With that in mind, my game plan was pretty simple. I wanted to pressure him with punches and level change feints, walk him into the
cage ring, and take advantage with punches and/or takedowns. In the process, I would follow up inside low kicks with off-beat punches and step into knee strikes.
None of that happened, except for some level change feints.
He came out of the gate quickly, and I circled away. Almost immediately, I stepped on the lower rung of the ring and stumbled a bit like a moron. As I recovered my stance, he slammed a high body kick into my chest. Apparently, when you put a divot into my chest muscle with your bare shin, my immediate reaction is to drop into a double leg.
From his back, he rolled into an armbar not long after. My arm was fully extended, but I kept enough pressure on him that he couldn't use his hips to finish. I briefly applied pressure from the top, stacking him on his neck. Despite the danger, I felt quite calm, and told myself that he would get tired breathing as rapidly as he was. Then, I spun around him, spinning my arm out and landing in side control momentarily.
From there, I hunted for a guillotine and d'arce choke as he recovered guard. I tried to pass a few times, but he did a nice job of either holding on tight, rolling for the arm, or trying to buck me over whenever I did create some space.
For me, this fight was a mixture of my improved wrestling courtesy of TAM and a healthy dose of Hassett Love (the rough part of jiu-jitsu my home gym is known for).
Nonetheless, I managed to land some hard punches. Whenever I managed to stand up in the guard, I'd throw all my weight behind a punch when he pulled me back down. Elbows would've been hugely useful here, but that's life. When he did grab an underhook and squeeze, I relied on all the mean, grimy, but ultimately legal techniques I learned back in my days at Hassett's Jiu-Jitsu. I ground my forehead into his jaw, dug my knuckles into his cheek, and repeatedly slammed his head into the mat with my shoulder.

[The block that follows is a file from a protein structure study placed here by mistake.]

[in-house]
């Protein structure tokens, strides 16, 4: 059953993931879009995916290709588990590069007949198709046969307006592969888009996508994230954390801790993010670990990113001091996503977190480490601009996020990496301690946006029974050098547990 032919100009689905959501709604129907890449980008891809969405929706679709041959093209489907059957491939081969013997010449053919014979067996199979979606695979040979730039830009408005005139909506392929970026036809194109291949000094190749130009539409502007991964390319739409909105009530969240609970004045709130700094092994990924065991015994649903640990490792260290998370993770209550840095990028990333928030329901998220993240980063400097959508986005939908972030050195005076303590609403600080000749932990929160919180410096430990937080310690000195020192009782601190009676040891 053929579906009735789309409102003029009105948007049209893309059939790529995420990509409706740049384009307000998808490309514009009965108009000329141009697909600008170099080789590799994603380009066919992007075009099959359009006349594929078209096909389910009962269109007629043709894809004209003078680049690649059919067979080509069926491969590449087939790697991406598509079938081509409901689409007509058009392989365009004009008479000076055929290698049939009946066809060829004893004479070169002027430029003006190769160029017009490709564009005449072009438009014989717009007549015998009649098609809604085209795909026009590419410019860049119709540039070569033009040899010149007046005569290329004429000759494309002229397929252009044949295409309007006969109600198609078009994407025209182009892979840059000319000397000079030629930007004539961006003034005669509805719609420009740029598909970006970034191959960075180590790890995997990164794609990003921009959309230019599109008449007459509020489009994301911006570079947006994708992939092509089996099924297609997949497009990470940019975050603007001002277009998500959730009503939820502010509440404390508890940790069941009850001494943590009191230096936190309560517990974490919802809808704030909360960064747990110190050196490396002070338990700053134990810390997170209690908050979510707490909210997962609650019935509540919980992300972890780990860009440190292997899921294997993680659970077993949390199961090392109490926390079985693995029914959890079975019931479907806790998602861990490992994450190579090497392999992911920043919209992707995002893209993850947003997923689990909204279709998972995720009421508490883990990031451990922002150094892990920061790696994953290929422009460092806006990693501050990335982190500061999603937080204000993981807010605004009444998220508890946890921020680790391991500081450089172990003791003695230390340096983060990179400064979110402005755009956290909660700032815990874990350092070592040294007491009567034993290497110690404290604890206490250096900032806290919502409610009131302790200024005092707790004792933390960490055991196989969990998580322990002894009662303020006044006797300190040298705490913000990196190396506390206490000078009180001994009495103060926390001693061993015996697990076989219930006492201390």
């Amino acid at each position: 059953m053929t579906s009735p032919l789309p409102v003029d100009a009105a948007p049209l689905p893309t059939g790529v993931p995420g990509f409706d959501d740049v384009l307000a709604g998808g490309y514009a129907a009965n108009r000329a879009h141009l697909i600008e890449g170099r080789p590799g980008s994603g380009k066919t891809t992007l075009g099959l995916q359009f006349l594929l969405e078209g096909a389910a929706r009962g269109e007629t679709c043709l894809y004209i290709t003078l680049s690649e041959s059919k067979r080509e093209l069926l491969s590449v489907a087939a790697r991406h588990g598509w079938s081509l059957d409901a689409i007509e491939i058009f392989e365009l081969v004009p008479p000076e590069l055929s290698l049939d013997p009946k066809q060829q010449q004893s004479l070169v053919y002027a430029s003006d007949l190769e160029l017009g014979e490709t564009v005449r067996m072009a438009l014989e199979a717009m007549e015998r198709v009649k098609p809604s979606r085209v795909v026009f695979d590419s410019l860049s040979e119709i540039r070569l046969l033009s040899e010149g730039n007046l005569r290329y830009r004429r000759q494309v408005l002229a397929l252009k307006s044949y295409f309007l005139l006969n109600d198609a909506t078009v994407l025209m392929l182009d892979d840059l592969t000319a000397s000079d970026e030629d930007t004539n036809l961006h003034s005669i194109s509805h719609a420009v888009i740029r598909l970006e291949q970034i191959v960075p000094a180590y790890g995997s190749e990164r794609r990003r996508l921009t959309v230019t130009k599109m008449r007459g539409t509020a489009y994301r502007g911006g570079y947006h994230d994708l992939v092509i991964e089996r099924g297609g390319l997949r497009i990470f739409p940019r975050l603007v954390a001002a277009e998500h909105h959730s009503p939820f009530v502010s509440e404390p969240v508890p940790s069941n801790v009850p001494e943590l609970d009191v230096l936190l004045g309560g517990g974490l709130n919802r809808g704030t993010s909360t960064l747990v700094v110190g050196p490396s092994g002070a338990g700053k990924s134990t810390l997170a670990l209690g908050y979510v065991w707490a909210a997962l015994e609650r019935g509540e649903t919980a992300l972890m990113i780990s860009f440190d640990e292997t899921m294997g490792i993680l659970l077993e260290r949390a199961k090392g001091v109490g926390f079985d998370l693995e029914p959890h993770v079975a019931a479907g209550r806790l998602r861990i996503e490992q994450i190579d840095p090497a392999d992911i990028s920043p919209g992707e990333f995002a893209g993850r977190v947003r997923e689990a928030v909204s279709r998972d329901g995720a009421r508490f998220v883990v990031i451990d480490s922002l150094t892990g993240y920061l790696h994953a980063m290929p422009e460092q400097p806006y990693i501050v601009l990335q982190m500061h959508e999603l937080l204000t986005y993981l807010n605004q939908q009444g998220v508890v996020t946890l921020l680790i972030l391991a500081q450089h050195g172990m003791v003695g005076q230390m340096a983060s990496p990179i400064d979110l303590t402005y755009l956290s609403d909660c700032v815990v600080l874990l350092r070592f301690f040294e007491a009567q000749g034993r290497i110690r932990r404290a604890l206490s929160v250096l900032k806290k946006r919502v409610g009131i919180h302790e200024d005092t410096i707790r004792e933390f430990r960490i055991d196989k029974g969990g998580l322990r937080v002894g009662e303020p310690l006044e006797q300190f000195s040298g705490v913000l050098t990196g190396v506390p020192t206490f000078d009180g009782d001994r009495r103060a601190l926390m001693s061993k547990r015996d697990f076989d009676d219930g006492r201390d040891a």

Most of the fight took place in this position, so I'll just go through the highlights.
Round 1 continued...
- After slamming my way out of an armbar, I tried to fall back into a knee bar. He twisted, and we landed in the 50/50 guard. Unfortunately, heel hooks were illegal. Instead, I tried a few footlocks with little success. But the highlight of this exchange was when we both sat up from the position, I landed a hard punch that caused the crowd to cheer.
Getting some great corner advice that I've since mostly forgotten. Damn, my thighs are pale...
- I landed a sharp front kick to the body to start the round, but he countered with a nice calf kick and follow up punches.
- On the mat, the only real exchange of interest came when he successful rolled me from half guard. I kept my underhook deep and tried to come up on a single leg, then re-rolled him when he based his knee out to defend. I've been doing that series of sweeps since I started jiu-jitsu.
- I partially landed a high kick to start the round, then we traded some punches. His knee to the body didn't land cleanly, but he then went for a headlock throw. I tried to go with it and swivel around into back mount -- that's how I won my debut -- but he stayed on top.
- I'm really proud of the triangle set up I used from the bottom, and am equally annoyed that I didn't finish it. With my feet in the hips and controlling one hand, I waited for him to punch and timed it perfectly. He hunkered down initially, but some punches from my back let me move into a good position to finish.
- The problem came when he moved his leg up. I thought he was looking to lift and slam, so I hooked the leg. Instead, he wrapped me up with his legs and prevented me from moving. We then stalemated for we too long. I even gave the ref a look to stand us back up.